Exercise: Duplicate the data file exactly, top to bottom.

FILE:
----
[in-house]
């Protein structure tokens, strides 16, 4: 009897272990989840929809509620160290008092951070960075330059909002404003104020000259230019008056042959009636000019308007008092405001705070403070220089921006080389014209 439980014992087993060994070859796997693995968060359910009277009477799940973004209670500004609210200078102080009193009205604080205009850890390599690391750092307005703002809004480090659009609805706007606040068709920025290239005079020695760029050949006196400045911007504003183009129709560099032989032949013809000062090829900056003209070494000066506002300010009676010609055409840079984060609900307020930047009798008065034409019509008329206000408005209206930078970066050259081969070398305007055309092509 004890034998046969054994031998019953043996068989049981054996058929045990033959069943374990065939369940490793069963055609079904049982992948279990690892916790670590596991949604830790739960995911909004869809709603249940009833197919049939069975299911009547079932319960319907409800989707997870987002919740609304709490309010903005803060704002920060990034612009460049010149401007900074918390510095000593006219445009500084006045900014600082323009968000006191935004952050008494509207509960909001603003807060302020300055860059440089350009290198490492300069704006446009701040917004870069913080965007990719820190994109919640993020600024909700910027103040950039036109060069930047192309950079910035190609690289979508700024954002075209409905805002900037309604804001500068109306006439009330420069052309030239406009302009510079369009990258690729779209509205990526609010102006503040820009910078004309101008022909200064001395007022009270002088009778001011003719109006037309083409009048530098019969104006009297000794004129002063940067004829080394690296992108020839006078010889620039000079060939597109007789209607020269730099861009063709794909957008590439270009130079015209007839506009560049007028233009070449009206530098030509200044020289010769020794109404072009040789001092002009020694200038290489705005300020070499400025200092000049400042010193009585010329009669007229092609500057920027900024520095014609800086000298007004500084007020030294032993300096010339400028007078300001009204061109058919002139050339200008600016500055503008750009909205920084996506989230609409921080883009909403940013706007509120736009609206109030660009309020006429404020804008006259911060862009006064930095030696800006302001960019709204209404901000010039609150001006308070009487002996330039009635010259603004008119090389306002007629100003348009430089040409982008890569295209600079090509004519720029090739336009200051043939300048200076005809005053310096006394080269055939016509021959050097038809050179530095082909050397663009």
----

[in-house]
């Protein structure tokens, strides 16, 4: 009897272990989840929809509620160290008092951070960075330059909002404003104020000259230019008056042959009636000019308007008092405001705070403070220089921006080389014209 439980014992087993060994070859796997693995968060359910009277009477799940973004209670500004609210200078102080009193009205604080205009850890390599690391750092307005703002809004480090659009609805706007606040068709920025290239005079020695760029050949006196400045911007504003183009129709560099032989032949013809000062090829900056003209070494000066506002300010009676010609055409840079984060609900307020930047009798008065034409019509008329206000408005209206930078970066050259081969070398305007055309092509 004890034998046969054994031998019953043996068989049981054996058929045990033959069943374990065939369940490793069963055609079904049982992948279990690892916790670590596991949604830790739960995911909004869809709603249940009833197919049939069975299911009547079932319960319907409800989707997870987002919740609304709490309010903005803060704002920060990034612009460049010149401007900074918390510095000593006219445009500084006045900014600082323009968000006191935004952050008494509207509960909001603003807060302020300055860059440089350009290198490492300069704006446009701040917004870069913080965007990719820190994109919640993020600024909700910027103040950039036109060069930047192309950079910035190609690289979508700024954002075209409905805002900037309604804001500068109306006439009330420069052309030239406009302009510079369009990258690729779209509205990526609010102006503040820009910078004309101008022909200064001395007022009270002088009778001011003719109006037309083409009048530098019969104006009297000794004129002063940067004829080394690296992108020839006078010889620039000079060939597109007789209607020269730099861009063709794909957008590439270009130079015209007839506009560049007028233009070449009206530098030509200044020289010769020794109404072009040789001092002009020694200038290489705005300020070499400025200092000049400042010193009585010329009669007229092609500057920027900024520095014609800086000298007004500084007020030294032993300096010339400028007078300001009204061109058919002139050339200008600016500055503008750009909205920084996506989230609409921080883009909403940013706007509120736009609206109030660009309020006429404020804008006259911060862009006064930095030696800006302001960019709204209404901000010039609150001006308070009487002996330039009635010259603004008119090389306002007629100003348009430089040409982008890569295209600079090509004519720029090739336009200051043939300048200076005809005053310096006394080269055939016509021959050097038809050179530095082909050397663009």